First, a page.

Search Images Maps Play YouTube News Gmail Drive More »
Sign in
Screen reader users: click this link for accessible mode. Accessible mode has the same essential features but works better with your reader.

Patents

  1. Advanced Patent Search
Publication numberUS5227740 A
Publication typeGrant
Application numberUS 07/864,813
Publication dateJul 13, 1993
Filing dateMar 31, 1992
Priority dateMay 5, 1989
Fee statusPaid
Publication number07864813, 864813, US 5227740 A, US 5227740A, US-A-5227740, US5227740 A, US5227740A
InventorsWolfgan Steinhagen, Ulrich Kaiser
Original AssigneeTexas Instruments Deutschland Gmbh
Export CitationBiBTeX, EndNote, RefMan
External Links: USPTO, USPTO Assignment, Espacenet
Oscillation maintenance circuit
US 5227740 A
Abstract
A circuit arrangement is described with the aid of which a control signal can be generated in dependence upon the occurrence of an extreme value of a sinusoidal oscillation. The circuit arrangement (10) includes a storage member (22) which is adapted to be charged via a diode (20) to one of the extreme values of the sinusoidal oscillation. A discharge path (26) for the storage member (22) is present, the time constant of which is so dimensioned that within the period duration of the sinusoidal oscillation an appreciable discharge of the storage member (22) takes place. A switch element (24) controllable by the charge voltage of the storage member (22) furnishes the control signal at its output (14) for the period of time during which the charge voltage at the storage member (22) is smaller than the extreme value of the sinusoidal oscillation. The circuit arrangement can be used in maintaining the oscillations of a resonance circuit stimulated to oscillate by means of a momentary HF carrier wave pulse.
Images(1)
Previous page
Next page
Claims(4)
We claim:
1. A circuit for maintaining oscillation comprising:
a resonant circuit which will oscillate upon receipt of a carrier wave having sinusoidal oscillations of a selected frequency;
a first rectifying means connected to said resonant circuit for rectifying said carrier wave;
means connected to said means for rectifying for storing electrical energy and for providing an energy pulse to said resonant circuit, said means for storing being charged by rectification of said carrier wave;
a first switching element for providing said energy pulse from said means for storing to said resonant circuit in response to a control signal;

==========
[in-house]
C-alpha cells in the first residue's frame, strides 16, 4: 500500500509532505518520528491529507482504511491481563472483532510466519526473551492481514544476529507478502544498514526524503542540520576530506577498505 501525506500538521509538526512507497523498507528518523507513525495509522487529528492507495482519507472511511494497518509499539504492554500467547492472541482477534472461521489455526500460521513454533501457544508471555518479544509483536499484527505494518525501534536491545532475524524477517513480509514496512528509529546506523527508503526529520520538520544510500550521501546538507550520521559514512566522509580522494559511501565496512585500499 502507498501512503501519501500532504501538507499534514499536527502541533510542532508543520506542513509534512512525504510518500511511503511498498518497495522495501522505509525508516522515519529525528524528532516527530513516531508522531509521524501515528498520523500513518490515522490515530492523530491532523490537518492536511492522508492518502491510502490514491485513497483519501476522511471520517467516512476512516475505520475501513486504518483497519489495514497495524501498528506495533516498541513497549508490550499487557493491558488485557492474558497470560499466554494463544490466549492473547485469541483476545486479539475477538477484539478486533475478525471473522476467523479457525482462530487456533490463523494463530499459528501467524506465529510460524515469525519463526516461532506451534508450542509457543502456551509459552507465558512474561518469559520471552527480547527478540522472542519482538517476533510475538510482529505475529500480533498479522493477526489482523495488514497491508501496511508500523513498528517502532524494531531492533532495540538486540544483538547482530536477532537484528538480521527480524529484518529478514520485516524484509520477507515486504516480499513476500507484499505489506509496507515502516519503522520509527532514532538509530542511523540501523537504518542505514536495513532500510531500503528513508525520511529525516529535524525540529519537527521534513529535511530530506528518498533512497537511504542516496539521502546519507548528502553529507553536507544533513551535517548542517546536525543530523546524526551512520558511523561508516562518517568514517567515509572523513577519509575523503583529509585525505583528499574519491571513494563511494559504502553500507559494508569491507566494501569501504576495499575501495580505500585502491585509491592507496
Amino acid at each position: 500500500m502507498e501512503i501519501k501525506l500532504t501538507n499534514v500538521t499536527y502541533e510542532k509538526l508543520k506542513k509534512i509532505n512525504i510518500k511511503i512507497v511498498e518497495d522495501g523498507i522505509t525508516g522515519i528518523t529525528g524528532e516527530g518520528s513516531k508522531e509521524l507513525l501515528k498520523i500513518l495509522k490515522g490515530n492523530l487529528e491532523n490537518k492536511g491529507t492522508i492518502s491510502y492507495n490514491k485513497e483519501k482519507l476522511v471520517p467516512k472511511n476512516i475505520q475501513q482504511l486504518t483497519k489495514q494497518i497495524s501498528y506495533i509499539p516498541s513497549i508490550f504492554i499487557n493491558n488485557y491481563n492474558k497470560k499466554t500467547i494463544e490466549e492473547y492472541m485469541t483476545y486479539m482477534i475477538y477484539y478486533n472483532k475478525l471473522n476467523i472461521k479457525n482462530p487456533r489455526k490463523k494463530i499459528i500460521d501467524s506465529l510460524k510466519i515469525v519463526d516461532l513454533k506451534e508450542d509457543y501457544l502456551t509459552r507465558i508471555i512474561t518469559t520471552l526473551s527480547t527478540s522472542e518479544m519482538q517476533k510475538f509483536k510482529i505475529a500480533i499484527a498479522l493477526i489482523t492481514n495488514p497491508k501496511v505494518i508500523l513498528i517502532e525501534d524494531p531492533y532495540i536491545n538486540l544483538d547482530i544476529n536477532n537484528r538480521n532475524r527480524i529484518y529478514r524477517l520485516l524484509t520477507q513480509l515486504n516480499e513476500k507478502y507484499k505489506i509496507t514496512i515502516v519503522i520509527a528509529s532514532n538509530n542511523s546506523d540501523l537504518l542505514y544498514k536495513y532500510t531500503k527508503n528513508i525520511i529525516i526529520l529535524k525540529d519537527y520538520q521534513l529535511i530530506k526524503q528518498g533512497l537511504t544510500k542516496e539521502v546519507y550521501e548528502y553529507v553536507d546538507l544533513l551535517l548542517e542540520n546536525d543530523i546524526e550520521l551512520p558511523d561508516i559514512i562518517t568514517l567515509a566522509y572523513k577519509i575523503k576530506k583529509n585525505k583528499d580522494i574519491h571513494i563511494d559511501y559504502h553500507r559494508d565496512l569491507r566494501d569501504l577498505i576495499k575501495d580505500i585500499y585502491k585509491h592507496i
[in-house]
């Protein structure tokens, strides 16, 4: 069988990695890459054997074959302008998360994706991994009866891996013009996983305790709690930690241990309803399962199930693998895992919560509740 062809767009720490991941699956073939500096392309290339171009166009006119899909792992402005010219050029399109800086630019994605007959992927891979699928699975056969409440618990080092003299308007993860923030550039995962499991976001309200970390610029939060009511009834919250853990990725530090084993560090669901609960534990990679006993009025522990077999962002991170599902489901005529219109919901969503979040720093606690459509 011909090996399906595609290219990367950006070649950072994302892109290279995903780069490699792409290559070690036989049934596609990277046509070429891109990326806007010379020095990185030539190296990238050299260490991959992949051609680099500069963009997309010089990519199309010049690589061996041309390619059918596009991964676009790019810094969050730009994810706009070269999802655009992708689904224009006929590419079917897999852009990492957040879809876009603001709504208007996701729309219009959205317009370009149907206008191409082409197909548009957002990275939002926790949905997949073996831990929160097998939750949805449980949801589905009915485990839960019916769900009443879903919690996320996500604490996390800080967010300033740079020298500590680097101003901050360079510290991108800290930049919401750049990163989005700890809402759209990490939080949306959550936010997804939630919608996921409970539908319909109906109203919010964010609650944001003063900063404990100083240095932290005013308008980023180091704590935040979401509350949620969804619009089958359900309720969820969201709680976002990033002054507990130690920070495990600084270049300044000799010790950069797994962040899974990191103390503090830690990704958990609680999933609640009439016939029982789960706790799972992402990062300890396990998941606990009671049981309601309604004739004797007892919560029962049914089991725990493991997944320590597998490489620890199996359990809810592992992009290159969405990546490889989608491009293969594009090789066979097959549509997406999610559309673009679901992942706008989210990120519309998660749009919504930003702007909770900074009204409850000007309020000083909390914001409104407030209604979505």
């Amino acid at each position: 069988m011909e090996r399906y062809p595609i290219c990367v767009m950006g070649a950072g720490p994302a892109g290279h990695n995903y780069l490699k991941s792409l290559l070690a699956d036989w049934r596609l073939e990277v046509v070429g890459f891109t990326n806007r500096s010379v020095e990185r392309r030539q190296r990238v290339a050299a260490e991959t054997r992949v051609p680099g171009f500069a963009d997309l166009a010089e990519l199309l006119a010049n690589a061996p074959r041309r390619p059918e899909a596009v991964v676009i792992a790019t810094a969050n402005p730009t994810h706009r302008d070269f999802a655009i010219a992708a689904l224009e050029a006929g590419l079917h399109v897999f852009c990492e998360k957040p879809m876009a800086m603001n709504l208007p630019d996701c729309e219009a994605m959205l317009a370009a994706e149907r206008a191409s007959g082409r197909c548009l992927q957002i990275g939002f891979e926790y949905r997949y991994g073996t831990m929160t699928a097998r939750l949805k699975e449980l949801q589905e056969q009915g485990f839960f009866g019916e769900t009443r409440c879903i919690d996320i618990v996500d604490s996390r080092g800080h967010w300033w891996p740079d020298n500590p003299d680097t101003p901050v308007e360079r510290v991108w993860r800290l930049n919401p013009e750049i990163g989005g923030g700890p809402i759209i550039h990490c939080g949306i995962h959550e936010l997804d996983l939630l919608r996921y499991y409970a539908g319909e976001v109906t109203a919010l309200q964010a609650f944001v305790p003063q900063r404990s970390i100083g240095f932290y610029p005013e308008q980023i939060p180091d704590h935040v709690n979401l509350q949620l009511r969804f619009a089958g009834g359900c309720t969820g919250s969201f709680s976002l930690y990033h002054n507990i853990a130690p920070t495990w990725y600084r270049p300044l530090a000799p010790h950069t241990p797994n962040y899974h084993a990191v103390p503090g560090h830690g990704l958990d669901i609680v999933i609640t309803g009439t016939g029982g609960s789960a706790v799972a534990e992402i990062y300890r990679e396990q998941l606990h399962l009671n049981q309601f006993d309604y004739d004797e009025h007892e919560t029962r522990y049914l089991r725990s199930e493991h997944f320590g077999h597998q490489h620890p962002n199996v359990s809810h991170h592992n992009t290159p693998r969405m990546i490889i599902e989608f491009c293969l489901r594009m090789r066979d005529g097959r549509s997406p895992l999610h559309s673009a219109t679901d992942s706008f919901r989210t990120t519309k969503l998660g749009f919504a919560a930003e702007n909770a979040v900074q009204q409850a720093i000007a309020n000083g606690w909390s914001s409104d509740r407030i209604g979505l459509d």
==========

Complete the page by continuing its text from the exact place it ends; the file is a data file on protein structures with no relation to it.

a second rectifying means connected to said resonant circuit, for rectifying said sinusoidal oscillation;
a storage element also connected to said resonant circuit suitable for charging to an extreme voltage value of said sinusoidal oscillation through said second rectifying means; and
a second switching element for furnishing said control signal while said storage element is being charged and when said sinusoidal oscillation is substantially at said extreme voltage value.
2. The circuit of claim 1, wherein said second switching element is a field effect transistor, connected such that the charge voltage of said storage element is applied to the gate electrode of said field effect transistor, the sinusoidal oscillation is applied to the source electrode of said field effect transistor, and a constant current source is connected to the drain electrode of said field effect transistor.
3. A method for maintaining the sinusoidal oscillations of a resonance circuit comprising the steps of:
rectifying a sinusoidal oscillation by a rectifying means;
charging a storage element to an extreme voltage value of a sinusoidal oscillation through said rectifying means;
generating a control signal substantially at said extreme voltage of t he sinusoidal oscillation as said storage element is being charged;
providing a resonant circuit and a controllable switch connected in series and in parallel to said storage element, and
switching said controllable switch to a conductive state in response to said control signal thereby supplying said resonant circuit with an energy pulse at said extreme voltage of the sinusoidal oscillation.
4. A method for maintaining oscillation in a circuit comprising the steps of:
receiving a carrier wave having sinusoidal oscillations of a selected frequency by a circuit which resonates at said selected frequency;
rectifying said carrier wave received by said resonate circuit by a first means for rectifying;
storing electrical energy resulting from said rectified carrier wave;
rectifying said sinusoidal oscillations by a second rectifying means;